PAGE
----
For workers, remote collaboration is the new norm, but many organizations are struggling to reach pre-remote levels of productivity.

Every company benefits from good collaboration and higher productivity. Some companies had already integrated home office as an integral part of their work model. For others, however, it’s still very much uncharted territory, marked by major upheaval. The Corona pandemic, in particular, has driven many companies to send their employees to the home office. This has led many employers to worry that the quality of communication and collaboration will suffer and that employees will feel lonely.

A study by Standford University found that employees who worked 100% from home were actually more productive, but often felt lonely and isolated. In contrast, those who worked 100% in the office often felt distracted. But the former doesn’t have to be the case, because there are many ways to promote and ensure successful communication, collaboration and productivity in teams.

Here are some tips on how to improve remote collaboration and increase productivity.


Reduce affinity distance

For anyone, distance can be isolating, but that’s especially true for remote team members. More than just physical distance, there are two other types that teams have to overcome to work efficiently. A studie shows that remote teams are most impacted by affinity distance. Without consistent face-to-face interaction and teamwork to build trust, remote employees can feel less like part of a team, and more like a people interacting with e-mail avatars. Lack of body language, ambiguous text, and the shrinking boundary between work and home all present threats to remote collaboration.

The more you work to combat the inherent isolation of remote work, the less affinity distance will negatively impact your team productivity.

Set boundaries and adhere to them

For remote teams, work hardly ever begins at 9 a.m. or ends at 5 p.m., even if it once did in the office. When your living space is the same as your workspace, boundaries aren’t evident, but they’re crucial to set.

Build in time for glitches

We’ve all experienced technical difficulties with remote collaboration tools, so by now, we should be prepared for them. Still, some remote teams are not. And resolving them often involves fumbling around the platform, switching to another, pushing back other scheduled events, or even suspending them until a later date. So how do you plan for themAccording to experts you should expect virtual presentations to last 25% longer than in-person presentations if the content is similar. In other words, for every hour you expect the meeting to last, add 15 minutes to the run time. If it’s scheduled to be a half-hour, expect around 40 minutes. You’re less likely to find yourself disorganized or panicking to correct issues on the fly.

Don’t skimp on project management

Managing remote work is not the same as managing in-person work. While you might be able to operate without a project management tool when your team is in the office, it will become evident very quickly that you can’t remotely.

For the same reason, remote businesses need to organize data accessibly; you should not skimp on project management software. Tools like Trello and Asana help teams meet deadlines by holding members accountable and enabling managers to organize a project into smaller individual tasks. These tasks are written in detail and assigned to a specific team member to ensure their productivity.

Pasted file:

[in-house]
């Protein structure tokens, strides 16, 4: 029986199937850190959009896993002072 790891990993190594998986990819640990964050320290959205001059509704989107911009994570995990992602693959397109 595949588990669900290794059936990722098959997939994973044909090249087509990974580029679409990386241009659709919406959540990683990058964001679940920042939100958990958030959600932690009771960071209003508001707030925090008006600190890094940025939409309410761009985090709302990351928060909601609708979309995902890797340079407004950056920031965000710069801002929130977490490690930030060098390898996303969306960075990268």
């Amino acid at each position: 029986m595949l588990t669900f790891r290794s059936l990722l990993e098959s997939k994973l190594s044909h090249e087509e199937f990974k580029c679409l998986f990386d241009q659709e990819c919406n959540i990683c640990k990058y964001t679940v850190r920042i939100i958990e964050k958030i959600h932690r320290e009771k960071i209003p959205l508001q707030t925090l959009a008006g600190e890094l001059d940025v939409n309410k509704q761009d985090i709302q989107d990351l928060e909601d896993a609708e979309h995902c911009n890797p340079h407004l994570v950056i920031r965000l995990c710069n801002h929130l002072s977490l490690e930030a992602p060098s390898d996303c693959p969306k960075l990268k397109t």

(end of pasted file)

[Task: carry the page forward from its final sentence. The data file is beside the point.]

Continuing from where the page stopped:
Investing in remote collaboration tools

Since they started working from home, almost two-thirds of knowledge workers have increased their use of collaboration tools. But finding the right collaboration software for the job to monitor productivity isn’t always easy.

Re-evaluate your standard of productivity

The current remote working environment is the result of a particular phenomenon that no one was prepared for. Teams were not trained for remote work, systems were not put in place. And for this reason, it’s unrealistic to think that a remote team’s productivity will reach the levels it did before the transition. At least in the short-term.

Making up for this gap in productivity by overworking teams will have the opposite intended effect. What’s more likely to happen is you’ll burn them out or create a hostile working environment. Current levels of productivity aren’t always easy to improve. A manager would be better off re-evaluating their current measure of productivity, and working to support remote employees with what they need to do the job.

Ask your employees what they need from you

The expectations of a manager of remote employees are much different than the average office manager. As a people-oriented position, a manager may have trouble transitioning to an isolated environment where communication is not easy and rarely face-to-face.  If you find yourself directing a new remote team and you’re not sure how to support them, the worst thing you can do is pretend you know what you’re doing, or assume you know what your employees want. Every business is different. Where one might benefit from new software, another may need more strict boundaries to recharge once they’re done with the workday. There’s nothing wrong with not knowing exactly what your team needs. Asking them is better than wasting resources on a solution that won’t move the needle toward better remote collaboration.